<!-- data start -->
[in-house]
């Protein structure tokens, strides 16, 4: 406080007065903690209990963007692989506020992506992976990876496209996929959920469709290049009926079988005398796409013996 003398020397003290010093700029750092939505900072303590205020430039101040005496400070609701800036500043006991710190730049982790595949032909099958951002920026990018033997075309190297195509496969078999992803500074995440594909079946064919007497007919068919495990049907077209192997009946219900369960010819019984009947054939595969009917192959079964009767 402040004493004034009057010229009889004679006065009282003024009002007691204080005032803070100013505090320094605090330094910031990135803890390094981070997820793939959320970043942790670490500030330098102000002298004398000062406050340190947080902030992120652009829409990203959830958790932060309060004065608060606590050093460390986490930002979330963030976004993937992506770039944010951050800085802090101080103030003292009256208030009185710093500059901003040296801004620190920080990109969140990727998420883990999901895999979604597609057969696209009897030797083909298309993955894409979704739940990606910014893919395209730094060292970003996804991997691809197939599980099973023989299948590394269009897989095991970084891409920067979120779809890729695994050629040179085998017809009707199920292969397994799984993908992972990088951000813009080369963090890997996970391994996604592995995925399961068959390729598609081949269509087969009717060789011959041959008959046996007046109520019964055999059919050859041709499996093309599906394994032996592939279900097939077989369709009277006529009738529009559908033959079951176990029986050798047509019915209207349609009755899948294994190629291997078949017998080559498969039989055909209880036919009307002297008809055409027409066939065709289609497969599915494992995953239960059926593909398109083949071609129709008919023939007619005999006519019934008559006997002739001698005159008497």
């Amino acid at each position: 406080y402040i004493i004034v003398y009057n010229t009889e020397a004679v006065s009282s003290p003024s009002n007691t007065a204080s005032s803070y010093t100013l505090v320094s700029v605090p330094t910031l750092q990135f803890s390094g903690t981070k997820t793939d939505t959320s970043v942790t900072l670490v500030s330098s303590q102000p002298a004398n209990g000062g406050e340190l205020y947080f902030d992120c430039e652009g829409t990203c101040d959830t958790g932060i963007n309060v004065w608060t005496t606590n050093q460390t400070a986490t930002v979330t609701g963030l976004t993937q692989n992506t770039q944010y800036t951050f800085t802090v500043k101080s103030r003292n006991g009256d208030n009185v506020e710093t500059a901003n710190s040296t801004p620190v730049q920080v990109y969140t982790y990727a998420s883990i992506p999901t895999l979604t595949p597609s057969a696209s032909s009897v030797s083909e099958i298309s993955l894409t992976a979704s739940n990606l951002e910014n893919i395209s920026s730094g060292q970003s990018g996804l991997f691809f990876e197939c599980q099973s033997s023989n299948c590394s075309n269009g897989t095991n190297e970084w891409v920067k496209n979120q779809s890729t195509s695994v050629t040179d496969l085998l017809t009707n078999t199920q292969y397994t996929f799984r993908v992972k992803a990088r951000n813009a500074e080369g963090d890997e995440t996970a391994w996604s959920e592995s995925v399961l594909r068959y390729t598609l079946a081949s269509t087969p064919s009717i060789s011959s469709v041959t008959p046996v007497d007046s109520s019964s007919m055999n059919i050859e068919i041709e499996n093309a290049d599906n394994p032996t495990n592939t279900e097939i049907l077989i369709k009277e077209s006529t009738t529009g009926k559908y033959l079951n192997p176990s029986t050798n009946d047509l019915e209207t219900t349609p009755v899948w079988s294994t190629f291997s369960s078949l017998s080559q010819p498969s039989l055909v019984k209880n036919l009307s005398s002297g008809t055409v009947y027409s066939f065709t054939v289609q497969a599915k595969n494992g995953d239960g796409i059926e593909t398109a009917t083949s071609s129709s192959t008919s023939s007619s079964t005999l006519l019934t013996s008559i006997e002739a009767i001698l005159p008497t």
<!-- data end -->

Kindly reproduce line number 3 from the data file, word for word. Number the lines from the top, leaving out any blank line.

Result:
């Amino acid at each position: 406080y402040i004493i004034v003398y009057n010229t009889e020397a004679v006065s009282s003290p003024s009002n007691t007065a204080s005032s803070y010093t100013l505090v320094s700029v605090p330094t910031l750092q990135f803890s390094g903690t981070k997820t793939d939505t959320s970043v942790t900072l670490v500030s330098s303590q102000p002298a004398n209990g000062g406050e340190l205020y947080f902030d992120c430039e652009g829409t990203c101040d959830t958790g932060i963007n309060v004065w608060t005496t606590n050093q460390t400070a986490t930002v979330t609701g963030l976004t993937q692989n992506t770039q944010y800036t951050f800085t802090v500043k101080s103030r003292n006991g009256d208030n009185v506020e710093t500059a901003n710190s040296t801004p620190v730049q920080v990109y969140t982790y990727a998420s883990i992506p999901t895999l979604t595949p597609s057969a696209s032909s009897v030797s083909e099958i298309s993955l894409t992976a979704s739940n990606l951002e910014n893919i395209s920026s730094g060292q970003s990018g996804l991997f691809f990876e197939c599980q099973s033997s023989n299948c590394s075309n269009g897989t095991n190297e970084w891409v920067k496209n979120q779809s890729t195509s695994v050629t040179d496969l085998l017809t009707n078999t199920q292969y397994t996929f799984r993908v992972k992803a990088r951000n813009a500074e080369g963090d890997e995440t996970a391994w996604s959920e592995s995925v399961l594909r068959y390729t598609l079946a081949s269509t087969p064919s009717i060789s011959s469709v041959t008959p046996v007497d007046s109520s019964s007919m055999n059919i050859e068919i041709e499996n093309a290049d599906n394994p032996t495990n592939t279900e097939i049907l077989i369709k009277e077209s006529t009738t529009g009926k559908y033959l079951n192997p176990s029986t050798n009946d047509l019915e209207t219900t349609p009755v899948w079988s294994t190629f291997s369960s078949l017998s080559q010819p498969s039989l055909v019984k209880n036919l009307s005398s002297g008809t055409v009947y027409s066939f065709t054939v289609q497969a599915k595969n494992g995953d239960g796409i059926e593909t398109a009917t083949s071609s129709s192959t008919s023939s007619s079964t005999l006519l019934t013996s008559i006997e002739a009767i001698l005159p008497t």